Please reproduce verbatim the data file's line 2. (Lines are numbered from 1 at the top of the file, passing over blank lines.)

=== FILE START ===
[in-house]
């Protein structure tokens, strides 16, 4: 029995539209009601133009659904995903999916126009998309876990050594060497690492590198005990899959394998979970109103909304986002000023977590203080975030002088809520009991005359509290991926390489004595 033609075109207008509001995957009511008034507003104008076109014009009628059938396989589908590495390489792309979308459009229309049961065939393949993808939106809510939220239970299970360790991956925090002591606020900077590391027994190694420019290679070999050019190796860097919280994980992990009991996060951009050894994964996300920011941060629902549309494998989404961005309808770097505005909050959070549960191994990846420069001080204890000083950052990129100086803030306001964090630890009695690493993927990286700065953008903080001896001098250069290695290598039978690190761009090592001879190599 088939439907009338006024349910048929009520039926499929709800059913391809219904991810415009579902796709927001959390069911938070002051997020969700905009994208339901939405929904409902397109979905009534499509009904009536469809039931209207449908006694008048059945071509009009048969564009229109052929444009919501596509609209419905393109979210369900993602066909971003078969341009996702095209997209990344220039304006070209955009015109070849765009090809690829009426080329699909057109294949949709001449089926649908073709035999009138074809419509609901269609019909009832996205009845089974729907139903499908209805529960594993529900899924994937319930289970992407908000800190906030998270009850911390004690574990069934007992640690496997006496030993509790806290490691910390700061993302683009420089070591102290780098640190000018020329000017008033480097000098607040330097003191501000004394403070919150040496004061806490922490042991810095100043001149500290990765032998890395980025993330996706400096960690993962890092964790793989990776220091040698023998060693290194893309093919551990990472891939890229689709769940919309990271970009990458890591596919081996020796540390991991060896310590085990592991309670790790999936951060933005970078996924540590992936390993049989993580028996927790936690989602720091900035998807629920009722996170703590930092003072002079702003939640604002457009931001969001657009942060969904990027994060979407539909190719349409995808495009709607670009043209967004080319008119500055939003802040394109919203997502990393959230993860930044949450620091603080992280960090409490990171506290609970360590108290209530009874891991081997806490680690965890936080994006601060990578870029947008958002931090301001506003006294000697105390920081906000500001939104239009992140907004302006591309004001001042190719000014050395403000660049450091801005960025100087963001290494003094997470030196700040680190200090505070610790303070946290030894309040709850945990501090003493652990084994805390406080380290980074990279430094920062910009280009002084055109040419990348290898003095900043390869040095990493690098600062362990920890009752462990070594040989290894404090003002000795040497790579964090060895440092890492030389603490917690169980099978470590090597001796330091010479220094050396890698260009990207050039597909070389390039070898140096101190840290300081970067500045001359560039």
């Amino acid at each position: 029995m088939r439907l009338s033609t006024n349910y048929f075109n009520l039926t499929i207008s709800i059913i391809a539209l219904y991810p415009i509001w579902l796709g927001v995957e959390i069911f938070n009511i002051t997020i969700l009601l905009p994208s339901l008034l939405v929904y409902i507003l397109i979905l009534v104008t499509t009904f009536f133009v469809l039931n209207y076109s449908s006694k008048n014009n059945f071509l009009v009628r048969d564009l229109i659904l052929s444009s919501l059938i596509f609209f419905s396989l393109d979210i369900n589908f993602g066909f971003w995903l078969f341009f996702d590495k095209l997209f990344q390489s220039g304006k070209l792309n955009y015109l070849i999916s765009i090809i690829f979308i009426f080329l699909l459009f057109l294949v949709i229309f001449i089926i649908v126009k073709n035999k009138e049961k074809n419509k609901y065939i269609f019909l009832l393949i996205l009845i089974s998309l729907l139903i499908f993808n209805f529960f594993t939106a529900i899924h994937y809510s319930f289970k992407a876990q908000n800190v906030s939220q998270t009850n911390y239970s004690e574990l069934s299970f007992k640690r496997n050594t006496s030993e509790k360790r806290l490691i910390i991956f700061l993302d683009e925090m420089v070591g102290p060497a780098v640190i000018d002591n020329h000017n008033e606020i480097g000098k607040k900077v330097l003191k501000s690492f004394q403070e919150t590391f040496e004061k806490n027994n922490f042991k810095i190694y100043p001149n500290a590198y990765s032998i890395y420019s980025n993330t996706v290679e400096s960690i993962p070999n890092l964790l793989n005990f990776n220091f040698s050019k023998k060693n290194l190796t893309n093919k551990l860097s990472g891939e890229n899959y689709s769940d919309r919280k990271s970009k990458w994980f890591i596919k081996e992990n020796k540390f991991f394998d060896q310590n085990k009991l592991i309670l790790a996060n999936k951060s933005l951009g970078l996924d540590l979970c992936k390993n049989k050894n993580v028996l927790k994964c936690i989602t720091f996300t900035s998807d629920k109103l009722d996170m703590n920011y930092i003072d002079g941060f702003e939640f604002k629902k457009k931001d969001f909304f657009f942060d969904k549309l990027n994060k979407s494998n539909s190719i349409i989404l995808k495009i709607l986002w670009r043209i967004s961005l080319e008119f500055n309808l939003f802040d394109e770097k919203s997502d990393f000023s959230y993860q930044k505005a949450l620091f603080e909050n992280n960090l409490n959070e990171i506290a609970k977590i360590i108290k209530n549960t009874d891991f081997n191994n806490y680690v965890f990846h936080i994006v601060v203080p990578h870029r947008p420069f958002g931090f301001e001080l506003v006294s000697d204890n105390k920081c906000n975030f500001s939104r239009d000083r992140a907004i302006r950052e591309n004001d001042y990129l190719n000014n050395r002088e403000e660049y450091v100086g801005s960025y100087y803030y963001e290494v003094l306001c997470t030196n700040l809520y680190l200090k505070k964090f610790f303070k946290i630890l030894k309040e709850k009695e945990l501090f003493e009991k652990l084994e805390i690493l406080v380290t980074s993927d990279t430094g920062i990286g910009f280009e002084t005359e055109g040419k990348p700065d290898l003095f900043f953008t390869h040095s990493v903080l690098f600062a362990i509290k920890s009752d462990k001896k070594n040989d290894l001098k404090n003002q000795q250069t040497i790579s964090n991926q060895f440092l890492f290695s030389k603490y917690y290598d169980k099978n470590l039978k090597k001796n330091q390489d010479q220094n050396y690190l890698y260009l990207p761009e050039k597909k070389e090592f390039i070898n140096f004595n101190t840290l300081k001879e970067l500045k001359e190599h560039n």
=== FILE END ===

């Protein structure tokens, strides 16, 4: 029995539209009601133009659904995903999916126009998309876990050594060497690492590198005990899959394998979970109103909304986002000023977590203080975030002088809520009991005359509290991926390489004595 033609075109207008509001995957009511008034507003104008076109014009009628059938396989589908590495390489792309979308459009229309049961065939393949993808939106809510939220239970299970360790991956925090002591606020900077590391027994190694420019290679070999050019190796860097919280994980992990009991996060951009050894994964996300920011941060629902549309494998989404961005309808770097505005909050959070549960191994990846420069001080204890000083950052990129100086803030306001964090630890009695690493993927990286700065953008903080001896001098250069290695290598039978690190761009090592001879190599 088939439907009338006024349910048929009520039926499929709800059913391809219904991810415009579902796709927001959390069911938070002051997020969700905009994208339901939405929904409902397109979905009534499509009904009536469809039931209207449908006694008048059945071509009009048969564009229109052929444009919501596509609209419905393109979210369900993602066909971003078969341009996702095209997209990344220039304006070209955009015109070849765009090809690829009426080329699909057109294949949709001449089926649908073709035999009138074809419509609901269609019909009832996205009845089974729907139903499908209805529960594993529900899924994937319930289970992407908000800190906030998270009850911390004690574990069934007992640690496997006496030993509790806290490691910390700061993302683009420089070591102290780098640190000018020329000017008033480097000098607040330097003191501000004394403070919150040496004061806490922490042991810095100043001149500290990765032998890395980025993330996706400096960690993962890092964790793989990776220091040698023998060693290194893309093919551990990472891939890229689709769940919309990271970009990458890591596919081996020796540390991991060896310590085990592991309670790790999936951060933005970078996924540590992936390993049989993580028996927790936690989602720091900035998807629920009722996170703590930092003072002079702003939640604002457009931001969001657009942060969904990027994060979407539909190719349409995808495009709607670009043209967004080319008119500055939003802040394109919203997502990393959230993860930044949450620091603080992280960090409490990171506290609970360590108290209530009874891991081997806490680690965890936080994006601060990578870029947008958002931090301001506003006294000697105390920081906000500001939104239009992140907004302006591309004001001042190719000014050395403000660049450091801005960025100087963001290494003094997470030196700040680190200090505070610790303070946290030894309040709850945990501090003493652990084994805390406080380290980074990279430094920062910009280009002084055109040419990348290898003095900043390869040095990493690098600062362990920890009752462990070594040989290894404090003002000795040497790579964090060895440092890492030389603490917690169980099978470590090597001796330091010479220094050396890698260009990207050039597909070389390039070898140096101190840290300081970067500045001359560039």